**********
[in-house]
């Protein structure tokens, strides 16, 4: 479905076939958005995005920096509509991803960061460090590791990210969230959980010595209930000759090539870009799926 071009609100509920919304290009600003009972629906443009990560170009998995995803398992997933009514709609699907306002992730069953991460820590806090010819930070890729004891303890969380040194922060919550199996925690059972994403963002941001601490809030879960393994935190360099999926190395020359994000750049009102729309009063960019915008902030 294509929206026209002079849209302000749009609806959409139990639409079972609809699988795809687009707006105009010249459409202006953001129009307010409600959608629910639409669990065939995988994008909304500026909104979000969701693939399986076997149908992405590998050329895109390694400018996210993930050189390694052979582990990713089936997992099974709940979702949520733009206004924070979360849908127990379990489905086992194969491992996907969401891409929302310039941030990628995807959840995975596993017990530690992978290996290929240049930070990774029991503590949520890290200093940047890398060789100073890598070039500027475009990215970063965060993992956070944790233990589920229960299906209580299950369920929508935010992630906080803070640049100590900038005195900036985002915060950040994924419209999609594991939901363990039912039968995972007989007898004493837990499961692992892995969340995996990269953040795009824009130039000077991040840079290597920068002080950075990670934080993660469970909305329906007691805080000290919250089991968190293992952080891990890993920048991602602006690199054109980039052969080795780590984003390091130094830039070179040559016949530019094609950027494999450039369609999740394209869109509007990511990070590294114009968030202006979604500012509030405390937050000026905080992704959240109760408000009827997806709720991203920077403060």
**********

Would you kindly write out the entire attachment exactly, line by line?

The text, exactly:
[in-house]
């Protein structure tokens, strides 16, 4: 479905076939958005995005920096509509991803960061460090590791990210969230959980010595209930000759090539870009799926 071009609100509920919304290009600003009972629906443009990560170009998995995803398992997933009514709609699907306002992730069953991460820590806090010819930070890729004891303890969380040194922060919550199996925690059972994403963002941001601490809030879960393994935190360099999926190395020359994000750049009102729309009063960019915008902030 294509929206026209002079849209302000749009609806959409139990639409079972609809699988795809687009707006105009010249459409202006953001129009307010409600959608629910639409669990065939995988994008909304500026909104979000969701693939399986076997149908992405590998050329895109390694400018996210993930050189390694052979582990990713089936997992099974709940979702949520733009206004924070979360849908127990379990489905086992194969491992996907969401891409929302310039941030990628995807959840995975596993017990530690992978290996290929240049930070990774029991503590949520890290200093940047890398060789100073890598070039500027475009990215970063965060993992956070944790233990589920229960299906209580299950369920929508935010992630906080803070640049100590900038005195900036985002915060950040994924419209999609594991939901363990039912039968995972007989007898004493837990499961692992892995969340995996990269953040795009824009130039000077991040840079290597920068002080950075990670934080993660469970909305329906007691805080000290919250089991968190293992952080891990890993920048991602602006690199054109980039052969080795780590984003390091130094830039070179040559016949530019094609950027494999450039369609999740394209869109509007990511990070590294114009968030202006979604500012509030405390937050000026905080992704959240109760408000009827997806709720991203920077403060």